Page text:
Game Development Reference

In-Depth Information

In this subsection, the body dynamics consid-

ered for the game simulation will be summarized.

It was considered that the billiard balls can be in

three states: stopped (initial and final positions),

sliding and running. The state sliding is assumed

as the moment when the ball initialized its move-

ment. This state will be short if the applied force

into the ball is high. The state running will be the

most common state when the ball is in motion. The

set of equations used were easily obtained (Danby,

1997; Newmann, Stoy, & Thompson, 1994;The

Physics Classroom (n.d.); The Math and Physics

of Billiards, n.d.). The physical equations used

describe the initial linear and angular velocities,

describing the first balls movement when the

cue touches the white cue ball. After that, the

balls can take several and different movements

and velocities. Knowing that, the velocity of a

ball decreases until stopped due to the frictional

force between the ball and green cloth (or felt) of

the table, the variation of the linear and angular

velocities must also be considered. Another aspect

that was taken into account was the possibility

of collision between the balls. It was considered

two types of collisions: between two balls and/or

between a ball and the walls of the table. To detect

a collision between two balls, the distance between

the two balls centers that can be at most equal to

the sum of two times its radius, is estimated. The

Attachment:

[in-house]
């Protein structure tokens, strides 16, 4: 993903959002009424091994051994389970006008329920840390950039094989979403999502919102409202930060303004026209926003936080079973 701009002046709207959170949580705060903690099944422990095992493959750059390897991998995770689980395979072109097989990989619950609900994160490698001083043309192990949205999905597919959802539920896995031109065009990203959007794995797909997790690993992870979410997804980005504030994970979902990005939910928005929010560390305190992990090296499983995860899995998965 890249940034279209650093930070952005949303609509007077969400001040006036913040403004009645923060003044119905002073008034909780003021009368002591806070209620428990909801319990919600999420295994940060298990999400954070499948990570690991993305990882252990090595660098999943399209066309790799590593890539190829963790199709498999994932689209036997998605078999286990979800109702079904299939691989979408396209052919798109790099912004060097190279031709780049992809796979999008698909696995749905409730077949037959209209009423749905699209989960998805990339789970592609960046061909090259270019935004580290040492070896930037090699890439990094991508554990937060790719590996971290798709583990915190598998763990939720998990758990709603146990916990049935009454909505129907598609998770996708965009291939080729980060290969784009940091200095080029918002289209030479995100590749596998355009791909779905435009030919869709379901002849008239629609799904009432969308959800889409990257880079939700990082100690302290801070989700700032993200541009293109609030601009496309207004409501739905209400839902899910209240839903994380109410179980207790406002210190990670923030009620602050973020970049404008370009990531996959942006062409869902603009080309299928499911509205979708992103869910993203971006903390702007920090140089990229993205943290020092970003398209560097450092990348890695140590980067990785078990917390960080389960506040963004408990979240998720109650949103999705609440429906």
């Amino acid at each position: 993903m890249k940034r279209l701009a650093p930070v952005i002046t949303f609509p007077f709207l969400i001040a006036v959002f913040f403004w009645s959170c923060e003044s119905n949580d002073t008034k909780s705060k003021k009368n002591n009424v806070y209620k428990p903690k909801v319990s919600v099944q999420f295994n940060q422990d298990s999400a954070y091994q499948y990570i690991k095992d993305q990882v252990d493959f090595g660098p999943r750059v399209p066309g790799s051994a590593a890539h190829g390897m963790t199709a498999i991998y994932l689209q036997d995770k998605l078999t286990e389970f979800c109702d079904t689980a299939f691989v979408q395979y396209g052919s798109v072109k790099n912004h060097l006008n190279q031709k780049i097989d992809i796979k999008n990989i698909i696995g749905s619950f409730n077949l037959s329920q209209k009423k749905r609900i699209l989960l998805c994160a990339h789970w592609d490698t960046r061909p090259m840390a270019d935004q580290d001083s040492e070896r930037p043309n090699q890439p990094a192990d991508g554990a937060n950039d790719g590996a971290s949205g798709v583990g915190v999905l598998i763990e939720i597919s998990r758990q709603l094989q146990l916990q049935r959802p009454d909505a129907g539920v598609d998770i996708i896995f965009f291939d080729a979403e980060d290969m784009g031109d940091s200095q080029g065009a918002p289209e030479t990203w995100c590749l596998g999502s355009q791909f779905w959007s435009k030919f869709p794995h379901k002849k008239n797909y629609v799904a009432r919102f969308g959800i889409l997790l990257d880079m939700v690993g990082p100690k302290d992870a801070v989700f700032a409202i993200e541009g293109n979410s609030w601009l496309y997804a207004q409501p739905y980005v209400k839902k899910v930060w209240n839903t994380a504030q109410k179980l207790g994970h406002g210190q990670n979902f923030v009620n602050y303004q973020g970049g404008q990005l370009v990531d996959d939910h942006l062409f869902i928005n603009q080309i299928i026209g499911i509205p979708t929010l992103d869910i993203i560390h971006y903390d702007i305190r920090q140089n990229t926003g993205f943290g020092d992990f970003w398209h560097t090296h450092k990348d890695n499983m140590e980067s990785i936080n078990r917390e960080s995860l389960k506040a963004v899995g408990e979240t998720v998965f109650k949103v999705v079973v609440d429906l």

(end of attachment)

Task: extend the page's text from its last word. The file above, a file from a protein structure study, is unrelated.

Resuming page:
time to collide is also estimated and then the new

directions and velocities. This new calculus took

into account the normal and tangential velocity

components for each ball, being the new direction

the sum of these two components.

result (output),
i.e.
the new positions of the balls

on the table. The various factors adjacent to the

system are the movement of the balls, the friction

between the balls and the felt, the friction of the

ball when hit the table walls, the collision type, the

weight of the ball, the momentum of the cue ball,

gravity, among others. The friction coefficient and

the impetus time given by the cue to the ball were

approximately estimated due to the complexity to

determine exactly their values. Summarizing, (1)

the input parameters: balls position before making

the putt, force and direction applied to the white

cue ball; (2) adjacent factors: balls movement

kind, slide (friction coefficient with the felt=1),

rotate (friction coefficient with the felt=0.05), ball

hit the table walls (coefficient=0.1), ball weight

and diameters (0.5Kg and 57.15cm, respectively),

gravity (9.81m/s
2
), time of momentum between

the ball and cue (0.005sec), collisions and linear

and angular velocities; (3) output parameters: new

balls positions on the table.

Application

The application has a three dimensional represen-

tation, however, since the position of the camera,

that allows the visualization of the game, is a way

to visualize the top of the table, the application

looks to have only two dimensions (Figure 1). The

game has 16 balls placed at predetermined mark

on the table (1 white, 1 black, 7 red and 7 yellow).

Figure 1. Pool table and game balls just before

the break off

Game Input and Output Definition

The input parameters considered were the balls

positions before making the putt, the force applied

to the white cue ball and its related direction.

Thus, the player will be able to control these two

parameters each time he makes a shot. Then, due

to the various factors adjacent to the system and

game conditions, the balls stops producing the final

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